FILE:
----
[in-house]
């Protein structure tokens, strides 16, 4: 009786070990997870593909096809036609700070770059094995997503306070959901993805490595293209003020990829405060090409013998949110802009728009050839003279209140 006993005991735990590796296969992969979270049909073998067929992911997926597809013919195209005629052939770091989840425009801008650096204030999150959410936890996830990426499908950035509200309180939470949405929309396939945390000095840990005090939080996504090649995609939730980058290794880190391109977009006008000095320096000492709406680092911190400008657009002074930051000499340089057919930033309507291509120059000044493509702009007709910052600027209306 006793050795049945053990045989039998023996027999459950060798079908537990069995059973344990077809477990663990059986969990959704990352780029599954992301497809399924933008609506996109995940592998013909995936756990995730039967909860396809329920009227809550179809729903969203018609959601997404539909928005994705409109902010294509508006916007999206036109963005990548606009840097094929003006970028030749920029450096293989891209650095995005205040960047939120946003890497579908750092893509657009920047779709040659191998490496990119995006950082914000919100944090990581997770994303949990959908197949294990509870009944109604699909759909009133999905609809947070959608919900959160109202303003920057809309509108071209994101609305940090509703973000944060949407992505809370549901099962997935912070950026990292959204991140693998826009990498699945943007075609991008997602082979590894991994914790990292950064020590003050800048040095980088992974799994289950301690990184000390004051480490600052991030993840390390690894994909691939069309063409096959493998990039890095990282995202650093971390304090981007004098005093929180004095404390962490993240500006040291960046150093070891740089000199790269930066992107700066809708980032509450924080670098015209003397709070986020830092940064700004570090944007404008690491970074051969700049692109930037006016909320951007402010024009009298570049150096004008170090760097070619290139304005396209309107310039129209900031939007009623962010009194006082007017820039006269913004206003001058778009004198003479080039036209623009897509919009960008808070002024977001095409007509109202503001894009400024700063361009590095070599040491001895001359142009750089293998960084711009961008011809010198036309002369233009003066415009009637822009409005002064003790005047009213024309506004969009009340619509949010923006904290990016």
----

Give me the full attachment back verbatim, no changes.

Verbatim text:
[in-house]
């Protein structure tokens, strides 16, 4: 009786070990997870593909096809036609700070770059094995997503306070959901993805490595293209003020990829405060090409013998949110802009728009050839003279209140 006993005991735990590796296969992969979270049909073998067929992911997926597809013919195209005629052939770091989840425009801008650096204030999150959410936890996830990426499908950035509200309180939470949405929309396939945390000095840990005090939080996504090649995609939730980058290794880190391109977009006008000095320096000492709406680092911190400008657009002074930051000499340089057919930033309507291509120059000044493509702009007709910052600027209306 006793050795049945053990045989039998023996027999459950060798079908537990069995059973344990077809477990663990059986969990959704990352780029599954992301497809399924933008609506996109995940592998013909995936756990995730039967909860396809329920009227809550179809729903969203018609959601997404539909928005994705409109902010294509508006916007999206036109963005990548606009840097094929003006970028030749920029450096293989891209650095995005205040960047939120946003890497579908750092893509657009920047779709040659191998490496990119995006950082914000919100944090990581997770994303949990959908197949294990509870009944109604699909759909009133999905609809947070959608919900959160109202303003920057809309509108071209994101609305940090509703973000944060949407992505809370549901099962997935912070950026990292959204991140693998826009990498699945943007075609991008997602082979590894991994914790990292950064020590003050800048040095980088992974799994289950301690990184000390004051480490600052991030993840390390690894994909691939069309063409096959493998990039890095990282995202650093971390304090981007004098005093929180004095404390962490993240500006040291960046150093070891740089000199790269930066992107700066809708980032509450924080670098015209003397709070986020830092940064700004570090944007404008690491970074051969700049692109930037006016909320951007402010024009009298570049150096004008170090760097070619290139304005396209309107310039129209900031939007009623962010009194006082007017820039006269913004206003001058778009004198003479080039036209623009897509919009960008808070002024977001095409007509109202503001894009400024700063361009590095070599040491001895001359142009750089293998960084711009961008011809010198036309002369233009003066415009009637822009409005002064003790005047009213024309506004969009009340619509949010923006904290990016």